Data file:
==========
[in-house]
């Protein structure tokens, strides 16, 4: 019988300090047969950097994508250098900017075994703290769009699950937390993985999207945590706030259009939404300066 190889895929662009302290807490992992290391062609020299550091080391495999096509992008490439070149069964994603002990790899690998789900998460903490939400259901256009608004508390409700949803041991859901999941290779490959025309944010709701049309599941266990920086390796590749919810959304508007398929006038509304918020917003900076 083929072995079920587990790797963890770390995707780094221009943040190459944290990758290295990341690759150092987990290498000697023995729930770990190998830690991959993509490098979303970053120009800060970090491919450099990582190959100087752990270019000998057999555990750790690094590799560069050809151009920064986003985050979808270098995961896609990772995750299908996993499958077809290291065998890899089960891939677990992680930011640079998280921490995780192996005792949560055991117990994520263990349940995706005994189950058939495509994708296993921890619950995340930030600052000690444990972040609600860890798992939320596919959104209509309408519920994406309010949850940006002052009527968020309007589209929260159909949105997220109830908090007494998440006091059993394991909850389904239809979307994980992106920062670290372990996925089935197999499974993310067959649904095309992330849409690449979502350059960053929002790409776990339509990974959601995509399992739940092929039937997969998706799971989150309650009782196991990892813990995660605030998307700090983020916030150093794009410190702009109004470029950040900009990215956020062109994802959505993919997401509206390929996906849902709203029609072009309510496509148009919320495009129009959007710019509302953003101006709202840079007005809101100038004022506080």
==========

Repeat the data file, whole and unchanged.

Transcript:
[in-house]
């Protein structure tokens, strides 16, 4: 019988300090047969950097994508250098900017075994703290769009699950937390993985999207945590706030259009939404300066 190889895929662009302290807490992992290391062609020299550091080391495999096509992008490439070149069964994603002990790899690998789900998460903490939400259901256009608004508390409700949803041991859901999941290779490959025309944010709701049309599941266990920086390796590749919810959304508007398929006038509304918020917003900076 083929072995079920587990790797963890770390995707780094221009943040190459944290990758290295990341690759150092987990290498000697023995729930770990190998830690991959993509490098979303970053120009800060970090491919450099990582190959100087752990270019000998057999555990750790690094590799560069050809151009920064986003985050979808270098995961896609990772995750299908996993499958077809290291065998890899089960891939677990992680930011640079998280921490995780192996005792949560055991117990994520263990349940995706005994189950058939495509994708296993921890619950995340930030600052000690444990972040609600860890798992939320596919959104209509309408519920994406309010949850940006002052009527968020309007589209929260159909949105997220109830908090007494998440006091059993394991909850389904239809979307994980992106920062670290372990996925089935197999499974993310067959649904095309992330849409690449979502350059960053929002790409776990339509990974959601995509399992739940092929039937997969998706799971989150309650009782196991990892813990995660605030998307700090983020916030150093794009410190702009109004470029950040900009990215956020062109994802959505993919997401509206390929996906849902709203029609072009309510496509148009919320495009129009959007710019509302953003101006709202840079007005809101100038004022506080």